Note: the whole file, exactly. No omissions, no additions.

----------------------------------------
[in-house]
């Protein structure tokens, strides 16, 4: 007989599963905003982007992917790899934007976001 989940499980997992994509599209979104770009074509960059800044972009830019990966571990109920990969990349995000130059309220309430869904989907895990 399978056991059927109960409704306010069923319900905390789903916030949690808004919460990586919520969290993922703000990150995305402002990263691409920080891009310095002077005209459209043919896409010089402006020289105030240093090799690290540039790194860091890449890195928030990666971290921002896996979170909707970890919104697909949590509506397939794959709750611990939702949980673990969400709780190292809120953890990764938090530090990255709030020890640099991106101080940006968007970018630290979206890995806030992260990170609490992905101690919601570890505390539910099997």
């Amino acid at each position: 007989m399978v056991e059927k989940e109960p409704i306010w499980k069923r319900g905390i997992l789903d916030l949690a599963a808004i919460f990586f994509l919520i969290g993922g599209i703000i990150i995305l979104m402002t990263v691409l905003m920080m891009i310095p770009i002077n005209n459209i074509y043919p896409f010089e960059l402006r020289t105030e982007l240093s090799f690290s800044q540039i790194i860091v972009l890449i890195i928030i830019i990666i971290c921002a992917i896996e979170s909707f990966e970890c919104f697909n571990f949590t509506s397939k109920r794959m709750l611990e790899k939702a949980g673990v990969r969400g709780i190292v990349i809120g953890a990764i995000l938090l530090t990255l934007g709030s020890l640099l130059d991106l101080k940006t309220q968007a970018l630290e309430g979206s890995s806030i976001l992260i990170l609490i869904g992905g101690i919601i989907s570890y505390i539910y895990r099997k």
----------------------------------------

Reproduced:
[in-house]
């Protein structure tokens, strides 16, 4: 007989599963905003982007992917790899934007976001 989940499980997992994509599209979104770009074509960059800044972009830019990966571990109920990969990349995000130059309220309430869904989907895990 399978056991059927109960409704306010069923319900905390789903916030949690808004919460990586919520969290993922703000990150995305402002990263691409920080891009310095002077005209459209043919896409010089402006020289105030240093090799690290540039790194860091890449890195928030990666971290921002896996979170909707970890919104697909949590509506397939794959709750611990939702949980673990969400709780190292809120953890990764938090530090990255709030020890640099991106101080940006968007970018630290979206890995806030992260990170609490992905101690919601570890505390539910099997």
């Amino acid at each position: 007989m399978v056991e059927k989940e109960p409704i306010w499980k069923r319900g905390i997992l789903d916030l949690a599963a808004i919460f990586f994509l919520i969290g993922g599209i703000i990150i995305l979104m402002t990263v691409l905003m920080m891009i310095p770009i002077n005209n459209i074509y043919p896409f010089e960059l402006r020289t105030e982007l240093s090799f690290s800044q540039i790194i860091v972009l890449i890195i928030i830019i990666i971290c921002a992917i896996e979170s909707f990966e970890c919104f697909n571990f949590t509506s397939k109920r794959m709750l611990e790899k939702a949980g673990v990969r969400g709780i190292v990349i809120g953890a990764i995000l938090l530090t990255l934007g709030s020890l640099l130059d991106l101080k940006t309220q968007a970018l630290e309430g979206s890995s806030i976001l992260i990170l609490i869904g992905g101690i919601i989907s570890y505390i539910y895990r099997k």